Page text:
Third-party native software is hard.
They tend to offer better UI/UX than web apps and pseudo-web apps living inside of WebViews, and well-designed software tends to require additional work for interface polish. On top of that, operating systems—mobile and desktop alike—are increasingly including better default apps with every revision as a reason to upgrade. Furthermore, these system apps have access to proprietary APIs that aren’t available to third-party app developers, enabling close integration with the rest of the OS. Notes, photos management and editing, music, web browsers, email; for most users, they’re the definition of good enough software.
In the past, I’ve noted that for desktop software, MacOS is the last bastion for apps devoted to a quality user experience. One by one, though, they are running into the realities of selling software in the age of smartphones: the prevalence of app stores have already depressed prices for end-user apps1, and desktop/laptop sales are now only a fraction of their prior peak. At best, Macs and PCs are a secondary computing device reserved for sit-down work, and much of that can be done with the built-in apps. A small set of loyal users will pay for well thought-out user interfaces, but that addressable market ends up being a small subset of a small subset.
So they’re all turning to the subscription SaaS model to keep the lights on.
I first noticed when 1Password first added and eventually honed in on a subscription model, getting to the point where the standalone software binary creaks towards full deprecation. Then, the journaling app Day One added a premium tier for a couple of non-essential features. More recently, my calendar app-of-choice Fantastical also bit the bullet and shifted to a freemium business model, with monthly and annual pricing plans to enable some of its standout features. Airmail has also updated in similar fashion, though I didn’t even realize the change until the App Store forced a software update to the subscription-locked version of the app.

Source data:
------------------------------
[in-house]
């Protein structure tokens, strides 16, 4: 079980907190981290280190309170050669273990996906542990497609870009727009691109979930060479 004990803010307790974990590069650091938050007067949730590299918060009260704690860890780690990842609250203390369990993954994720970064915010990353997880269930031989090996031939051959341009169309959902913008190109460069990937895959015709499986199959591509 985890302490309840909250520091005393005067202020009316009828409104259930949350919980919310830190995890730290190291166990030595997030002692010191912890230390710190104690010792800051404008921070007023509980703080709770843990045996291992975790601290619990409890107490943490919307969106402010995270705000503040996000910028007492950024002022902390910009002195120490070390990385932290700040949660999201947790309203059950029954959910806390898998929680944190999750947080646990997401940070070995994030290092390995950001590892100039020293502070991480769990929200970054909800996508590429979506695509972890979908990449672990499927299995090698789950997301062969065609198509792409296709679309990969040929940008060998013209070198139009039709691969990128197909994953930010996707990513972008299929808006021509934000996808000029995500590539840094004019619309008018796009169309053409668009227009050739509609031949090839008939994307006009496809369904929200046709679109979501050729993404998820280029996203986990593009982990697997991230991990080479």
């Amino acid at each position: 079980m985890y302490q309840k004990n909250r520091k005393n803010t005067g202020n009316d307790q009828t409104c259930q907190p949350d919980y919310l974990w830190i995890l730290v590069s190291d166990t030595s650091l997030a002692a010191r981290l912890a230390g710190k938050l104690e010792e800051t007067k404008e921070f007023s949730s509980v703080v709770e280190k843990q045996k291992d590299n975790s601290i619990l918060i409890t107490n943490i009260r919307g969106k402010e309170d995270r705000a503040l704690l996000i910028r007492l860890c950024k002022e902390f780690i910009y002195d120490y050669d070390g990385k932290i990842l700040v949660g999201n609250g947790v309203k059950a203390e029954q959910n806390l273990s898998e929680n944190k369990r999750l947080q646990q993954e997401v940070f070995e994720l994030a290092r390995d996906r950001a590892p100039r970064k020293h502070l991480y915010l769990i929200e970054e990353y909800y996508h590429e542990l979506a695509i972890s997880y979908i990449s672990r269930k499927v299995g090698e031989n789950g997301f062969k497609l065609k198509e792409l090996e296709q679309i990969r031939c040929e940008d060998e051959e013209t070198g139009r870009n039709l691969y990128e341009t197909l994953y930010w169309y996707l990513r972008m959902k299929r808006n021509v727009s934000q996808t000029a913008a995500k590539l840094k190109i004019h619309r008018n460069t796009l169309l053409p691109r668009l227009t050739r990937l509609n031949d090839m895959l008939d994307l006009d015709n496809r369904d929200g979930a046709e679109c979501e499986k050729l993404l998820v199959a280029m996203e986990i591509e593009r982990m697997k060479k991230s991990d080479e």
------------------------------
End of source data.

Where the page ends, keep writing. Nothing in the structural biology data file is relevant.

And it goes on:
A common explanation made in moving to a SaaS model is to pay for ongoing server costs, and some of the added features—adding inline videos in Day One journal entries, for instance—do allude to heavier backend loads as a consequence. On the Mac, though, most of these apps rely on iCloud and at times other cloud sync services to do most of the work, and the end-user has to manage that storage service themselves anyway2. To be fair, most have been careful to retain features for prior users who’ve paid for the app already, and usually only gate additive features behind their new subscription tier.
But ultimately, whether these app developers can sustain their development will be a function of how much users value the added attention to detail and design. Unfortunately, when everyone thinks they’re a designer and that getting the app’s UI/UX right is easy, converting users to patreons makes for an uphill battle.